The objective was to spend 5 days exploring the feasibility of developing a common standard for open contracting data and scoping the opportunities and challenges.
This work was "supply-side" only, meaning that it looked at a number of available data sets to examine the problem rather than looking at the "demand-side" - what information do stakeholders want.
In addition to examining feasibility, opportunities and challenges, a draft standard was produced in order to provide something on paper for people to engage with - the draft included here is in no way an accepted or agreed standard, mearly a talking point.
This work was presented at the ODI with http://www.open-contracting.org/ on March 28th 2013.
The following data was looked at during this project:
The Guinea data was not used in the mapping as it was too disparate to facilitate the process that we were trying to do. However, bringing in extractive industry and other such disparate data will be an important part of future work. The US data was only partially looked at, specifically to look at the transaction data available.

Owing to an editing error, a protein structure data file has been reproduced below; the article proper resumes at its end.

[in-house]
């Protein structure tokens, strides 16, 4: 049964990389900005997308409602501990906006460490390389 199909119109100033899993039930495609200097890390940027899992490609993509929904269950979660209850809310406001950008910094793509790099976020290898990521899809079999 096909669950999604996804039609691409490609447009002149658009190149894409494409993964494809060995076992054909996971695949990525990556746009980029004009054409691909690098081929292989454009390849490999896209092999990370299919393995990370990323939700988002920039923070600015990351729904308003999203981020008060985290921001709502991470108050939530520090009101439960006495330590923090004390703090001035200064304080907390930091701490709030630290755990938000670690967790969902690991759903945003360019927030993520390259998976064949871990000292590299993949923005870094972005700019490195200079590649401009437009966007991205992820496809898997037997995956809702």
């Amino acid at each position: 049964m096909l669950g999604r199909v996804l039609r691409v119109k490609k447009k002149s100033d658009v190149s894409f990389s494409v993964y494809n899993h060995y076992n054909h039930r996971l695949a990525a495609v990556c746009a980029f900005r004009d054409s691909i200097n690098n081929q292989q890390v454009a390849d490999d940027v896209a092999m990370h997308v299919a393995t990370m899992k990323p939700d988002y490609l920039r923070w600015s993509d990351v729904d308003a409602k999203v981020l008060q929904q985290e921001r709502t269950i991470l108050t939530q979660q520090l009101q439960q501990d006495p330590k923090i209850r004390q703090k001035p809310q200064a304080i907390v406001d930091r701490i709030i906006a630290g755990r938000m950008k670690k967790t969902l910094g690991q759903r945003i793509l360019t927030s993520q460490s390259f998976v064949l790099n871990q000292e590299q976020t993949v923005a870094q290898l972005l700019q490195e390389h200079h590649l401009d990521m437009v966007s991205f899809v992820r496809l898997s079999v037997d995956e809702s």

Additional information including the presented presentation, and the code used to produce this report is available on Github - https://github.com/birdsarah/oc-datamerge-spike
Based on the very preliminary investigation, the following draft standard was created, intended only as a starting point for discussion.
This structure can be organized into blocks of data that allow us to visualize the different data points that different data sets contain. Hovering over a square will show a key that can be referenced in the standard above.
We took all the datasets and overlayed which data set had which data points to build a map of the data coverage. The darker the blue, the more datasets had that particular data point. This shows us that Organization, Meta, Bid, and Award information is more commonly available in the datsets we examined than performance and termination data.
Here we look at which fields each dataset contains.